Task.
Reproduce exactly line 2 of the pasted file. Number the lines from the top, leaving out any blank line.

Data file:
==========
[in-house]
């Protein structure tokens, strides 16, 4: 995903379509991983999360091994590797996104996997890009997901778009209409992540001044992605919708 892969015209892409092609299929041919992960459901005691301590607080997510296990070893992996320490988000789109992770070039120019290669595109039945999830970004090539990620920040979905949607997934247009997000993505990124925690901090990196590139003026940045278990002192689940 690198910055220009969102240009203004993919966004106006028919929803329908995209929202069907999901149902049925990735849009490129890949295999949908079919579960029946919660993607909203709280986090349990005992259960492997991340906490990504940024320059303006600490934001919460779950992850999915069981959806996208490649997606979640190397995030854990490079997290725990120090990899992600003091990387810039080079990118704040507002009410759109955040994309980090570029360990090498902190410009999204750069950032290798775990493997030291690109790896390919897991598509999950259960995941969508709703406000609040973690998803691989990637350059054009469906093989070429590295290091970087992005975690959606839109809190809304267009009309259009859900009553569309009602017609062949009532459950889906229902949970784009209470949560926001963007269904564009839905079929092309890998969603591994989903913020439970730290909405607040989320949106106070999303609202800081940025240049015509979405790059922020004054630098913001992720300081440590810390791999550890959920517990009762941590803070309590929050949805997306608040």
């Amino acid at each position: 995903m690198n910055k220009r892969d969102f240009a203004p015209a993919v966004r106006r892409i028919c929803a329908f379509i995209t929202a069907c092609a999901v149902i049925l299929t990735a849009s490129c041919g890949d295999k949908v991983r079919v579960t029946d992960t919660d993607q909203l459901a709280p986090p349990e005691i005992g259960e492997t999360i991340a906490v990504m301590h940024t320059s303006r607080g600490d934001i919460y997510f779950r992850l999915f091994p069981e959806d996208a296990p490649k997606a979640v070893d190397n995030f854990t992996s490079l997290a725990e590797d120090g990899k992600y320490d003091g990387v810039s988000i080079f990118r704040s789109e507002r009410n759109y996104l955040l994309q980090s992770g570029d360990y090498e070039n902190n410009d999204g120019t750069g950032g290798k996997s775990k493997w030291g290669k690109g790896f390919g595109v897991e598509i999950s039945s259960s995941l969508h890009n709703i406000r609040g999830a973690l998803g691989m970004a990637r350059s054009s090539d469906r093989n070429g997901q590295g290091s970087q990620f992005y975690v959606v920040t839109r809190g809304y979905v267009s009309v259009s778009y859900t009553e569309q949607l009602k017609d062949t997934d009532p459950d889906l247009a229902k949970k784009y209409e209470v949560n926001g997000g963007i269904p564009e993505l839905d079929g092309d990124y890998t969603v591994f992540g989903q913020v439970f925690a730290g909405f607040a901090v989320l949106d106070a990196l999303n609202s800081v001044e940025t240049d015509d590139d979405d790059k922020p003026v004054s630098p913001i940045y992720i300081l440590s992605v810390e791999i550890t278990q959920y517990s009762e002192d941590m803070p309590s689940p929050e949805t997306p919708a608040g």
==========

């Protein structure tokens, strides 16, 4: 995903379509991983999360091994590797996104996997890009997901778009209409992540001044992605919708 892969015209892409092609299929041919992960459901005691301590607080997510296990070893992996320490988000789109992770070039120019290669595109039945999830970004090539990620920040979905949607997934247009997000993505990124925690901090990196590139003026940045278990002192689940 690198910055220009969102240009203004993919966004106006028919929803329908995209929202069907999901149902049925990735849009490129890949295999949908079919579960029946919660993607909203709280986090349990005992259960492997991340906490990504940024320059303006600490934001919460779950992850999915069981959806996208490649997606979640190397995030854990490079997290725990120090990899992600003091990387810039080079990118704040507002009410759109955040994309980090570029360990090498902190410009999204750069950032290798775990493997030291690109790896390919897991598509999950259960995941969508709703406000609040973690998803691989990637350059054009469906093989070429590295290091970087992005975690959606839109809190809304267009009309259009859900009553569309009602017609062949009532459950889906229902949970784009209470949560926001963007269904564009839905079929092309890998969603591994989903913020439970730290909405607040989320949106106070999303609202800081940025240049015509979405790059922020004054630098913001992720300081440590810390791999550890959920517990009762941590803070309590929050949805997306608040």